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The Myth of the Addictive Personality

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We’ve all heard the phrase “addictive personality.” Maybe you’ve thrown it around yourself: “I have to be careful of eating too many chips/buying too many shoes/working out too much/swiping right on too many people. You know I have an addictive personality!” But is it even possible to have an addictive personality? And what does that mean?

The theory of the addictive personality.

First, I want to be clear that there is no scientific basis for the hypothesis of the addictive personality. With that said, this theory assumes that there is a set of personality traits that make an individual more likely to develop addictions. What traits are they? The personality traits may be rooted in the Big 5 Personality Traits model:

  • Openness – creativity, willingness to try new things, openness to change and new ideas
  • Conscientiousness – thoughtfulness, impulse control, attention to detail
  • Extraversion – sociability, talkativeness, assertiveness
  • Agreeableness – trust, altruism, kindness
  • Neuroticism – mood swings, anxiety, irritability, depression

Or they may be rooted in three dimensions:

  • Sensation-seeking – seeking thrills or excitement
  • Social anhedonia – not being interested in other people not getting pleasure from social activities
  • Impulsivity – tendency to act without thinking

Whichever model is used, a shared personality made up of certain traits is thought to predispose people to addictions. For example, some studies suggest high neuroticism and low conscientiousness are part of the addictive personality.

The specific traits identified vary depending on which addiction is being studied.  That is, researchers looking at alcohol use disorders cite different shared personality traits than scientists who study stimulant use disorder or gambling addiction. The personality traits also vary with the socioeconomic status and religiosity of participants. All of this undermines the theory of the addictive personality.

What’s so bad about the theory of the addictive personality?

While it might seem harmless, the concept of the addictive personality can be harmful. For example, an article by the BBC points out that has been used by pharmaceutical manufacturers, who claimed that people with addictive personalities were the only ones likely to develop addictions to their (highly addicting) drugs. This was a way to absolve themselves of any blame as the increase in opioid prescriptions led to a rise in opioid use disorders.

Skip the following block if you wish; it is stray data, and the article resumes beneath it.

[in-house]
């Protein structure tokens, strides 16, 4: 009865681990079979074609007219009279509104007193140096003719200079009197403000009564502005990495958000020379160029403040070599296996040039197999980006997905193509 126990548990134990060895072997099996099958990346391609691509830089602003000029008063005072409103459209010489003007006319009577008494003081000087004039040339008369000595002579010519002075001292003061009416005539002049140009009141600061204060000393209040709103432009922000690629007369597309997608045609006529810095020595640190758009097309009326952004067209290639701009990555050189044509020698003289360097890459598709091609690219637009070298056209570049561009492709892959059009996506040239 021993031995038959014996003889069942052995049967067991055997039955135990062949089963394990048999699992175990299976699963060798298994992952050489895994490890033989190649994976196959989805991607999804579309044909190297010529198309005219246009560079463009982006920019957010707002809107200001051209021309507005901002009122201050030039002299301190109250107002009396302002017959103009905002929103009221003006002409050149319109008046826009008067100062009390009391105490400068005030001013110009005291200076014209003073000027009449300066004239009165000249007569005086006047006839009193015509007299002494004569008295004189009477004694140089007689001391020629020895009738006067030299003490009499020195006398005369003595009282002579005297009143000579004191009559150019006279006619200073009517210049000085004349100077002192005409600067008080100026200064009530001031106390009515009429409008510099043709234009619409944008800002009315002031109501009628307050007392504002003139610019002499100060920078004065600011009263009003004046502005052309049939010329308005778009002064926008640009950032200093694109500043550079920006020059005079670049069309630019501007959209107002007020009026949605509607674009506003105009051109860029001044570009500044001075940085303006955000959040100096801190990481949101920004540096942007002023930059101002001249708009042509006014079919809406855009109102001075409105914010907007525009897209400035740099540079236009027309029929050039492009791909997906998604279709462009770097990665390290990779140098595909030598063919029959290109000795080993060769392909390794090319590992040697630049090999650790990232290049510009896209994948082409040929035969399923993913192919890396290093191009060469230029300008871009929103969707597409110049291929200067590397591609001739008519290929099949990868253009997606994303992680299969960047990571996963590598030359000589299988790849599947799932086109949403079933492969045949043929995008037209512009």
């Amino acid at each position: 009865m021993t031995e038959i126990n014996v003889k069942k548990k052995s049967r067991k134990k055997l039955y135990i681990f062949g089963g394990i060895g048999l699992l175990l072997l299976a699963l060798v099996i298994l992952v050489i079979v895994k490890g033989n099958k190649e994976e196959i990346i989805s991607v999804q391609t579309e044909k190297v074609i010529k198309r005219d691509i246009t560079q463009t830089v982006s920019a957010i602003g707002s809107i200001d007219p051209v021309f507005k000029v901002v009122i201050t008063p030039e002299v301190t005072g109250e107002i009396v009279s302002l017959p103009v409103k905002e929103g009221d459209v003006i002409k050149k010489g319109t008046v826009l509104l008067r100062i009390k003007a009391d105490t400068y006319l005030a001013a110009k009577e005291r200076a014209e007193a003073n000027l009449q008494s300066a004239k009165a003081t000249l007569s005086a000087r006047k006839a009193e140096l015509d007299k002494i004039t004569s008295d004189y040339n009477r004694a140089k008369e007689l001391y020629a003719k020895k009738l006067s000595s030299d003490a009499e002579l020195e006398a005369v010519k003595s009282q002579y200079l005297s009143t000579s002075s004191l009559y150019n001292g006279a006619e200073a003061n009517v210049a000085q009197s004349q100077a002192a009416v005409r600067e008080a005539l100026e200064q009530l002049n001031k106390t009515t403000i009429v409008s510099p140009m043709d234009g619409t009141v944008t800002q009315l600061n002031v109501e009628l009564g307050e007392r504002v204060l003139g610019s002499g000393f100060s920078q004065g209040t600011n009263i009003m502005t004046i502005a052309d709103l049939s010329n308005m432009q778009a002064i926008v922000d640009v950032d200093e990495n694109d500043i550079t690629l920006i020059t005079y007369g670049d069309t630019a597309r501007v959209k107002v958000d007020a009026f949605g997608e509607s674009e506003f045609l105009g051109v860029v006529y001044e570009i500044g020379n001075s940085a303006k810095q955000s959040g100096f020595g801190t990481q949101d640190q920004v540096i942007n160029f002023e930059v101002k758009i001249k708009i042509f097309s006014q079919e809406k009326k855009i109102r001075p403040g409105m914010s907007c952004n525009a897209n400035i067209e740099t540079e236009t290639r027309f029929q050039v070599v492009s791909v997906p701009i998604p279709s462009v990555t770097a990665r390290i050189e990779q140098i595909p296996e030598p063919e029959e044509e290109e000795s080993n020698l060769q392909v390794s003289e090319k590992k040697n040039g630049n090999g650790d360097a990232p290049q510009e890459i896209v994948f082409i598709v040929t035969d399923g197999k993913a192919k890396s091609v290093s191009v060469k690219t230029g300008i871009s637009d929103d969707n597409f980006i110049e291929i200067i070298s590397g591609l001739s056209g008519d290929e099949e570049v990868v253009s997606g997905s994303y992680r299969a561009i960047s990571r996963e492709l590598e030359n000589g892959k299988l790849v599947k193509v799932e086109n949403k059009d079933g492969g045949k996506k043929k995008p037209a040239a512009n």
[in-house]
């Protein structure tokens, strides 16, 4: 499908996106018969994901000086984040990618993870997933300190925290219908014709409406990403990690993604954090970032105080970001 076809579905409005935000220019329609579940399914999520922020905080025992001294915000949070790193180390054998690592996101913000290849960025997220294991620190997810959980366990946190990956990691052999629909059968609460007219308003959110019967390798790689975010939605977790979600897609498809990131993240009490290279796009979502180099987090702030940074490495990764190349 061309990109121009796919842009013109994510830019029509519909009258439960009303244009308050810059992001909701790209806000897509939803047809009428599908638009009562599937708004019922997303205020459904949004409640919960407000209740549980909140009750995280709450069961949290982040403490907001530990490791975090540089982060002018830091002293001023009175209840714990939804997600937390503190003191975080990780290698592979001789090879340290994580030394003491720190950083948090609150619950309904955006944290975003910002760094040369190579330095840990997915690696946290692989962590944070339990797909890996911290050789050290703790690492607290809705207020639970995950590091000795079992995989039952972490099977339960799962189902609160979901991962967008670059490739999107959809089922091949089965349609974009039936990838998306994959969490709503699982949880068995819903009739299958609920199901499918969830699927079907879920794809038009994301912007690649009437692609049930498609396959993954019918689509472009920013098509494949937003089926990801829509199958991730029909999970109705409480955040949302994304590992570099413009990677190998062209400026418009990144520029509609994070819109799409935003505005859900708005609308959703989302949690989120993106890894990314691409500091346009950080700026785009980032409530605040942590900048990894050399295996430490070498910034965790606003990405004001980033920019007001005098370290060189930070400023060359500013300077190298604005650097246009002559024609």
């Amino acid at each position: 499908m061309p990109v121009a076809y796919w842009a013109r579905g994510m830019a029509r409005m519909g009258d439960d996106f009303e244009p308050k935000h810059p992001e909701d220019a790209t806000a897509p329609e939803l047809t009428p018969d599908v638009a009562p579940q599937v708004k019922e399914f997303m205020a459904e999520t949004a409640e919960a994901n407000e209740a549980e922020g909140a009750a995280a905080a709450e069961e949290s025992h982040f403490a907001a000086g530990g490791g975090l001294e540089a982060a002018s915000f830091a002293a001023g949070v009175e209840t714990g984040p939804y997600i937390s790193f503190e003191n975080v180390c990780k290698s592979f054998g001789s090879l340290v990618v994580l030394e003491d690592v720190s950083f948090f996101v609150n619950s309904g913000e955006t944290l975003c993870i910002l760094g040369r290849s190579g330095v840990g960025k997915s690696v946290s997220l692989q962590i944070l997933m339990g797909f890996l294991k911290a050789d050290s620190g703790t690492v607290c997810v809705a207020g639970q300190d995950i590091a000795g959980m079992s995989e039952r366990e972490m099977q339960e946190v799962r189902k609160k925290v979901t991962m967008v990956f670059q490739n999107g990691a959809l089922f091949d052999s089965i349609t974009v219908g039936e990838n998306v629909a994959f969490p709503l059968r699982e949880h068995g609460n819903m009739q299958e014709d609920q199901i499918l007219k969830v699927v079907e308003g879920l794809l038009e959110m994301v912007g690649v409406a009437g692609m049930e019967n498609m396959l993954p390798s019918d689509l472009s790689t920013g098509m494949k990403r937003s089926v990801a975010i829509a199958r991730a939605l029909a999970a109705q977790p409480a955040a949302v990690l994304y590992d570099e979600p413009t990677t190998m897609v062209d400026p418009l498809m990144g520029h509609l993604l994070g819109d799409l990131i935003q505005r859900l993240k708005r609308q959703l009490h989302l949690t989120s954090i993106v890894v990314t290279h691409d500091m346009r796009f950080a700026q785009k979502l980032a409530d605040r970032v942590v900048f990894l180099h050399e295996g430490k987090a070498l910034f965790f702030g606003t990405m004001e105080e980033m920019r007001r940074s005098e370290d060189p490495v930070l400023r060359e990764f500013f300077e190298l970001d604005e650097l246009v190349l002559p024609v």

The idea of the addictive personality can also be somewhat fatalistic. If a person thinks they have an addictive personality, dooming them to develop substance use disorders and process addictions, they’ll be less likely to pursue recovery or to believe that it’s possible for them.

Debunking the addictive personality

It’s been suggested that when shared traits exist, they are more likely to be caused by addiction rather than to be the source. For example, many substances lower inhibitions and increase impulsiveness. So for some people, high impulsivity or low conscientiousness could be the result of substance use, rather than the reason they used in the first place.

There are some risk factors that increase a person’s risk of developing a substance use disorder, but they’re not the same as an addictive personality. For one, these risk factors are not required; plenty of people develop substance use disorders without having these characteristics. And other people may possess all of them but never use substances. The most common risk factors for developing an addiction include:

  • Early onset of substance use (starting young)
  • Family history of addiction
  • Mental health disorders (because so many us attempt to self-medicate)
  • Difficult family situation
  • Friend-group or community that encourages and normalizes substance use
  • Using a highly addicting substance

(Note that these are not personality traits or types.)

You may have noticed family history is on the list above. This is partly an environmental factor and partly a potential genetic factor.


One thing I want to mention is the existence of cross-addiction. This occurs when a person is addicted to one substance or behavior, and upon stopping it becomes addicted to another. Like someone who has an alcohol use disorder and stops drinking, only to take up addictive cannabis use in its place.

Cross-addiction makes a lot of sense when you think about how addiction can affect the brain. After a period of disrupting the neurotransmitters in the brain with substance use, it can be difficult to accept the slow rebuilding of normal brain function and dopamine production. It can seem easier to shift to receiving the rush of feel-good brain chemicals from another substance or addictive behavior instead than to engage in recovery.

Again, though, this is not based on personality. It’s a response to changes in brain chemistry over time.

Bottom line: If you want to casually identify as having an addictive personality, that’s up to you. But know that this is not an actual diagnosis, nor is it backed by science.

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Alaine Sepulveda is a content strategist in recovery from alcohol. She believes that engaging people and sharing stories with them allows us to spread knowledge, and to help others in the path to recovery. She holds an MA in Communication Studies from New Mexico State University.

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